Dr. Thibault Lambert
Dr. Daniel Graeber
Dr. Núria Catalán
Guest Editors

Manuscript Submission Information

Manuscripts should be submitted online at www.mdpi.com by registering and logging in to this website. Once you are registered, click here to go to the submission form. Manuscripts can be submitted until the deadline. All papers will be peer-reviewed. Accepted papers will be published continuously in the journal (as soon as accepted) and will be listed together on the special issue website. Research articles, review articles as well as short communications are invited. For planned papers, a title and short abstract (about 100 words) can be sent to the Editorial Office for announcement on this website.

Submitted manuscripts should not have been published previously, nor be under consideration for publication elsewhere (except conference proceedings papers). All manuscripts are thoroughly refereed through a single-blind peer-review process. A guide for authors and other relevant information for submission of manuscripts is available on the Instructions for Authors page. Water is an international peer-reviewed open access monthly journal published by MDPI.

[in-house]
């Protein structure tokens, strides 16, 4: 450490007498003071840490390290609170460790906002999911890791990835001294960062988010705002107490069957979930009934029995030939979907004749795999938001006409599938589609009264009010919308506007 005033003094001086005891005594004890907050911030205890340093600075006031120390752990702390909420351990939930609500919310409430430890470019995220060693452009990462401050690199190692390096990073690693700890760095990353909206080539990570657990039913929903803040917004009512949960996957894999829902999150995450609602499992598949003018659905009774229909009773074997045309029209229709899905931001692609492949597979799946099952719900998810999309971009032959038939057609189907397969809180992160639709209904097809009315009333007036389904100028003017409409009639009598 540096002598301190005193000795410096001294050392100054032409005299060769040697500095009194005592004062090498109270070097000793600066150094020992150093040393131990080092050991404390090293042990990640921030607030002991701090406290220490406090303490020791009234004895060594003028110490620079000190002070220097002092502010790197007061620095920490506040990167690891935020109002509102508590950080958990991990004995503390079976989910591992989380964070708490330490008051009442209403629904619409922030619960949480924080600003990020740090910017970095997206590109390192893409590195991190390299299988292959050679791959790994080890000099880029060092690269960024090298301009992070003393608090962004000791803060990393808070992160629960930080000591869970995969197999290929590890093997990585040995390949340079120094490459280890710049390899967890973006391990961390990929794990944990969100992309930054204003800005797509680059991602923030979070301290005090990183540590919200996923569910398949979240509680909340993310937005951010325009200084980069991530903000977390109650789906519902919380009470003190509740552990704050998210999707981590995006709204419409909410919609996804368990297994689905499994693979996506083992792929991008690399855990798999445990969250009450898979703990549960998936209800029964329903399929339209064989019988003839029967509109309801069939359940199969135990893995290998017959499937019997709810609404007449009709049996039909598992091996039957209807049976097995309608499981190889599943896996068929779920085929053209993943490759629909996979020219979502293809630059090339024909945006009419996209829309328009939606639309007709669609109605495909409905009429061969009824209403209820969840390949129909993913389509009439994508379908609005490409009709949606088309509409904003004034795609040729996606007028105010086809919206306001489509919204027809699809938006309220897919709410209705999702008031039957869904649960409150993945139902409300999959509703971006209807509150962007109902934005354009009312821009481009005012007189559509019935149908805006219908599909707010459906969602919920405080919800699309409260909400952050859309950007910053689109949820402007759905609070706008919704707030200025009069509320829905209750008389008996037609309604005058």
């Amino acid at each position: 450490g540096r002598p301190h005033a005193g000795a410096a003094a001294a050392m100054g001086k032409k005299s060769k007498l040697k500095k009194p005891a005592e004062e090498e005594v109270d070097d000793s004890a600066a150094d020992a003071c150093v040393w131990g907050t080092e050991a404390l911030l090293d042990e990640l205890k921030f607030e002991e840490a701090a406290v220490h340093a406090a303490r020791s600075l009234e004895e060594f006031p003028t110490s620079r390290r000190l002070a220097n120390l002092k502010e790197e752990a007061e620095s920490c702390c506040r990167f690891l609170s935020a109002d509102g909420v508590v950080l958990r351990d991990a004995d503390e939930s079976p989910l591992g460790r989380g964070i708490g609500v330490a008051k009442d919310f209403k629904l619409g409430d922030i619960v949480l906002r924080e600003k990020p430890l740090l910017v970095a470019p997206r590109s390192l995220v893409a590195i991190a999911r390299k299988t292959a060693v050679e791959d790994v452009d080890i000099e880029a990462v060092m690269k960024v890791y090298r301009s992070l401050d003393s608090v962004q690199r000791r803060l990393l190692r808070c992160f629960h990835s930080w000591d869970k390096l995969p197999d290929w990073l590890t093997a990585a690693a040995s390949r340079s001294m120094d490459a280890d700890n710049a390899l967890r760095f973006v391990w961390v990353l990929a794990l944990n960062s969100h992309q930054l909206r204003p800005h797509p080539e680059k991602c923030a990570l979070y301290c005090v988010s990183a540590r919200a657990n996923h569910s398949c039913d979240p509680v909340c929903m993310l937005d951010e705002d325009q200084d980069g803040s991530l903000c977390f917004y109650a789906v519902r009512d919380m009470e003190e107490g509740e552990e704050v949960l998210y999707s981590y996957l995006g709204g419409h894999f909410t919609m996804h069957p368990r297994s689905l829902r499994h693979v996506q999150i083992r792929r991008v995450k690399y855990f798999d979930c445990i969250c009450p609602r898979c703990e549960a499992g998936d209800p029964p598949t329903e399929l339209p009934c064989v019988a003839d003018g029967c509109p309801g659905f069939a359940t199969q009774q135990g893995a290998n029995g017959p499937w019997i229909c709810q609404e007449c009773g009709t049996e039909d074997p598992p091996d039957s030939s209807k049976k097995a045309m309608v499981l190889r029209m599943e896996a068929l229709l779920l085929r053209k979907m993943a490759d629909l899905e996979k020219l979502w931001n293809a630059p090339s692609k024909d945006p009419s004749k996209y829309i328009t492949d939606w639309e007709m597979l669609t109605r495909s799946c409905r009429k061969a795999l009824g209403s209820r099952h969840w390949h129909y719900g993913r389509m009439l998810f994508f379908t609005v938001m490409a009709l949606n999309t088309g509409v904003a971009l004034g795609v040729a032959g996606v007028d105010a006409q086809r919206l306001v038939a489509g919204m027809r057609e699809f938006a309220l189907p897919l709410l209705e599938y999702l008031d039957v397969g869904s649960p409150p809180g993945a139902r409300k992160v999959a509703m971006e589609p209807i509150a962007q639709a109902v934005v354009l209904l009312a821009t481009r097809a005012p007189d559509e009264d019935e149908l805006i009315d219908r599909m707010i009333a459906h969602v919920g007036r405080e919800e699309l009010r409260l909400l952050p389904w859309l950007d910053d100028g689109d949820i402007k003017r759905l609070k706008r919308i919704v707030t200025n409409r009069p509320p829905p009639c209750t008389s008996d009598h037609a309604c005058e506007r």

Please visit the Instructions for Authors page before submitting a manuscript. The Article Processing Charge (APC) for publication in this open access journal is 1800 CHF (Swiss Francs). Submitted papers should be well formatted and use good English. Authors may use MDPI's English editing service prior to publication or during author revisions.

Keywords

  • Dissolved organic matter
  • Degradation
  • Transformation
  • Reactivity
  • Aquatic ecosystems.

Published Papers (2 papers)

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Research

Open AccessArticle
Influence of Dissolved Organic Matter Sources on In-Stream Net Dissolved Organic Carbon Uptake in a Mediterranean Stream
Water 2020, 12(6), 1722; https://doi.org/10.3390/w12061722 - 17 Jun 2020
Abstract